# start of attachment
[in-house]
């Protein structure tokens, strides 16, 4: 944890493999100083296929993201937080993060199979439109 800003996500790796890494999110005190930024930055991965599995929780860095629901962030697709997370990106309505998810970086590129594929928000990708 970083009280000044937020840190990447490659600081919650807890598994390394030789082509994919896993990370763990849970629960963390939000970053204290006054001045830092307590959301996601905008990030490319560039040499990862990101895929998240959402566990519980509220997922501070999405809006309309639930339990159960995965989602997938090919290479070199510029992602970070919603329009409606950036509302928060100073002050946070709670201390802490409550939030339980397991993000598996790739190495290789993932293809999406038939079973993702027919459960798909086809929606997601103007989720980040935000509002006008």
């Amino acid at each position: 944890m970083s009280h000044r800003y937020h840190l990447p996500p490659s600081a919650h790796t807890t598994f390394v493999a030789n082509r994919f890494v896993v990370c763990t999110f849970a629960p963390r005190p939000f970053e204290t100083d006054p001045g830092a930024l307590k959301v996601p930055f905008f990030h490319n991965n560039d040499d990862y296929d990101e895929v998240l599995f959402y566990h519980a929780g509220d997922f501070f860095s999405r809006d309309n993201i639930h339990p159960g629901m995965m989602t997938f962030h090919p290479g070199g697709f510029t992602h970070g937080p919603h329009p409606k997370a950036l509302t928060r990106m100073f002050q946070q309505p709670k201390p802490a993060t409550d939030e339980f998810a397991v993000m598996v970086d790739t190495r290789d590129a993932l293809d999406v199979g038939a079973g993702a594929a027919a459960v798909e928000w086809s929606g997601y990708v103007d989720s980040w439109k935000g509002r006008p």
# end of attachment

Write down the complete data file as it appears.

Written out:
[in-house]
């Protein structure tokens, strides 16, 4: 944890493999100083296929993201937080993060199979439109 800003996500790796890494999110005190930024930055991965599995929780860095629901962030697709997370990106309505998810970086590129594929928000990708 970083009280000044937020840190990447490659600081919650807890598994390394030789082509994919896993990370763990849970629960963390939000970053204290006054001045830092307590959301996601905008990030490319560039040499990862990101895929998240959402566990519980509220997922501070999405809006309309639930339990159960995965989602997938090919290479070199510029992602970070919603329009409606950036509302928060100073002050946070709670201390802490409550939030339980397991993000598996790739190495290789993932293809999406038939079973993702027919459960798909086809929606997601103007989720980040935000509002006008």
């Amino acid at each position: 944890m970083s009280h000044r800003y937020h840190l990447p996500p490659s600081a919650h790796t807890t598994f390394v493999a030789n082509r994919f890494v896993v990370c763990t999110f849970a629960p963390r005190p939000f970053e204290t100083d006054p001045g830092a930024l307590k959301v996601p930055f905008f990030h490319n991965n560039d040499d990862y296929d990101e895929v998240l599995f959402y566990h519980a929780g509220d997922f501070f860095s999405r809006d309309n993201i639930h339990p159960g629901m995965m989602t997938f962030h090919p290479g070199g697709f510029t992602h970070g937080p919603h329009p409606k997370a950036l509302t928060r990106m100073f002050q946070q309505p709670k201390p802490a993060t409550d939030e339980f998810a397991v993000m598996v970086d790739t190495r290789d590129a993932l293809d999406v199979g038939a079973g993702a594929a027919a459960v798909e928000w086809s929606g997601y990708v103007d989720s980040w439109k935000g509002r006008p």